Nikon: “Nikon binoculars carry a preeminent reputation for crystal clear optics for every outdoor activity. Whether you’re using our binoculars for bird watching, hiking, stargazing, marine observations, astronomy or anything else, you’ll find the best outdoor binoculars for you. Browse our entire line of full size, compact and zoom binoculars to find the right pair.”
LaserForce, Nikon’s 10×42 Rangefinder Binocular –
Leupold binoculars: “parts are mostly made in America, but the lens glass and other material they use is imported from Germany and Japan Our lens systems are designed at Leupold, by American optical engineers, in our state-of-the-art optics labs. The glass is then procured from vendors who must meet stringent quality standards. Incoming parts are carefully inspected in our testing facility before they are accepted into the build process.”
Steiner: “All Steiner binoculars are made in Germany. Some of Steiner’s cheapest binoculars are also some of their most popular, their Safari binoculars are compact, tough have quality Steiner BAK-4 optics all at a very reasonable price, making them, in my opinion, some of the best value for money binocular in their class.”
Bushnell: “Bushnell states on their company website that they are “the most recognized and reputable sports optics brand in the world.” Looking at the reputation and the products, it’s easy to believe that statement. Bushnell is known to provide excellent quality at a reasonable and affordable price point.”
Bushnell is based in Kansas, but most of its manufacturing is done in Japan.
Zeiss: “The Zeiss Victory FL 7×42, 8×42 and 10×42 binoculars are all-purpose binoculars that are perfect for birding and hunting.
Zeiss Does Not Offer the best optics warranty I have seen…?
During the first five years of original ownership, Zeiss will, at its discretion, repair or replace your product if it is accidentally damaged during normal and intended use.”
Maven: “Because of our direct to consumer model, we only sell through our website or at consumer shows and events. This is the key to allowing us to produce a high-quality product but at about half the cost of our competitors.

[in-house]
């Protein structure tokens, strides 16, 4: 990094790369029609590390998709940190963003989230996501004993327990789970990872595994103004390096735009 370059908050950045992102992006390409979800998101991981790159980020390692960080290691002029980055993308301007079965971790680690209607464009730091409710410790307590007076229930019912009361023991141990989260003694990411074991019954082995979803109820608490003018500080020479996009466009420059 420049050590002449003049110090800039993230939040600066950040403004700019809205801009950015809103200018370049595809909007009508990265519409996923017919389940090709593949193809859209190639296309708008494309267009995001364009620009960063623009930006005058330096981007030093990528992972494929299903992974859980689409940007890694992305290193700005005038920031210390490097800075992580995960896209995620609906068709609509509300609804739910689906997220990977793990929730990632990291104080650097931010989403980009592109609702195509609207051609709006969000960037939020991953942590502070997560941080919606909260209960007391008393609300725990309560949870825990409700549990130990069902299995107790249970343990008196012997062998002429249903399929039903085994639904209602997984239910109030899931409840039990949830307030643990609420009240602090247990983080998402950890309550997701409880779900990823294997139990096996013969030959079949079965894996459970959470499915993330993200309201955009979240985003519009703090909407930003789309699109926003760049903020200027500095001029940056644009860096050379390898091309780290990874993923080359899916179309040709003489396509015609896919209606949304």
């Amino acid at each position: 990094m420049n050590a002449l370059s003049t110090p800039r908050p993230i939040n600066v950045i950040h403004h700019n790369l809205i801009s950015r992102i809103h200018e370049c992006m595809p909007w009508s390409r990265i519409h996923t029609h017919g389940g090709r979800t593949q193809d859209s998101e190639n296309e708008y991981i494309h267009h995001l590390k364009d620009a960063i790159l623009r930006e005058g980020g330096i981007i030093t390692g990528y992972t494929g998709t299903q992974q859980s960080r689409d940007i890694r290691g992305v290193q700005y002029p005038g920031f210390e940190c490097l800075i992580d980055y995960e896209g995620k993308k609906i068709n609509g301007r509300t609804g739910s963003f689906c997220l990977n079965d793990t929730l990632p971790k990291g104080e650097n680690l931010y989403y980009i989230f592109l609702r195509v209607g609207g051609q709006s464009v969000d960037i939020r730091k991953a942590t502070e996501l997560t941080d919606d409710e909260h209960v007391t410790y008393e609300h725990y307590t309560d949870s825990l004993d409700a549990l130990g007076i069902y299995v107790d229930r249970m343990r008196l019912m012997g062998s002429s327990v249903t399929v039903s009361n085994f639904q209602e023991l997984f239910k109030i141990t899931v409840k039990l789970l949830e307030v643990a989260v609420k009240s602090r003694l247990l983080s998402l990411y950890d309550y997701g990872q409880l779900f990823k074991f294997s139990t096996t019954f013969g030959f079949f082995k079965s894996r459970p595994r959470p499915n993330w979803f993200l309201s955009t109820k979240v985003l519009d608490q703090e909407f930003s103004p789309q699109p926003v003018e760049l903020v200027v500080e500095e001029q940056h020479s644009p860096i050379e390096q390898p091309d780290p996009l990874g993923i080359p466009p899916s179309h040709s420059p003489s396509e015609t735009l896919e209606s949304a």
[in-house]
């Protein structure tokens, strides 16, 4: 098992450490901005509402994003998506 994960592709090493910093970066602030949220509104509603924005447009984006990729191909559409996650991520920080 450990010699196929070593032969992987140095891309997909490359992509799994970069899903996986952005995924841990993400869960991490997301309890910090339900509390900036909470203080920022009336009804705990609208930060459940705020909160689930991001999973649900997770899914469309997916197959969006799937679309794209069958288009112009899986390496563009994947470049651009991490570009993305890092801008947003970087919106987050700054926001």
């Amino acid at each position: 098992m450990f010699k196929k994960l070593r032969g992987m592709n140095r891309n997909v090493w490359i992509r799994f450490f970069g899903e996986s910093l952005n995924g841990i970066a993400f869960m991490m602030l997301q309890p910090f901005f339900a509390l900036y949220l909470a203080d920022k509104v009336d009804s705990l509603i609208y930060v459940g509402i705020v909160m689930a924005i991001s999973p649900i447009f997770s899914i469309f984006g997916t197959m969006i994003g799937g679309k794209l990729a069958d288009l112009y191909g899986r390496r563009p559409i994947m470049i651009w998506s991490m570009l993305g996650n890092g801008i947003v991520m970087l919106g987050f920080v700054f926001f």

All Maven optics come with an unconditional lifetime warranty.”
Made In USA
The S Series and B Series are assembled in a military standard (MIL-SPEC) facility in San Diego and are then shipped to our headquarters in Lander, Wyoming where we inspect and test for quality assurance. The RS Series is assembled in Japan, and the C Series are assembled in the Philippines. Once assembled, they are shipped to our headquarters where each batch is sample-tested for quality assurance.
In our S, B, and RS Series optics, we utilize the best optical components available from Japan. In our C and CM Series, we use a combination of key Japanese components along with other optical elements from China, and the CS Series utilizes all Chinese components.
Performance in low-light conditions is outstanding.
Maven Outdoor Equipment Company sells high-quality optics direct to the end-user… allowing them to offer lower prices.
Frequently Asked Questions…
Best Binoculars For Deer Hunting?
Vortex Optics – Viper HD 10×42 are popular with many deer hunters – they are well built but compact, with fully multi-coated lenses, this tough water-proof, hunting optic suits a range of hunting, at 24.9oz the Viper HD is light to carry and use… also available in – 8×42, 10×42, 10×50, 12×50.
Best Binoculars For Bow Hunting?
LaserForce, Nikon’s 10×42 Rangefinder Binocular – Quality Binoculars! you get to range the animal at the same time as you evaluate whether to take him or not…
Best Vortex Binoculars For Hunting?
Vortex Optics Viper HD 10×42 in the mid-price range and 10×42 Razor UHD is their Top Of The Range Bino…
Best Magnification For Hunting Binoculars?
10x or less unless you are going to use a tripod – 8×42 or 10×42 is the best magnification for hunting! I recommend you use 8×42 if you need a wider (FOV) or 10×42 for glassing more open areas, 12×50 with a tripod if you really need the extra power.
In my opinion… The best binoculars for hunting would be either the
Vortex Viper HD or the Maven B1 ED both in 10×42
The Viper is a popular well tested hunting optic at a fair price.
The Maven is only sold online in its self an interesting marketing strategy…
I would be happy to own either of these binos!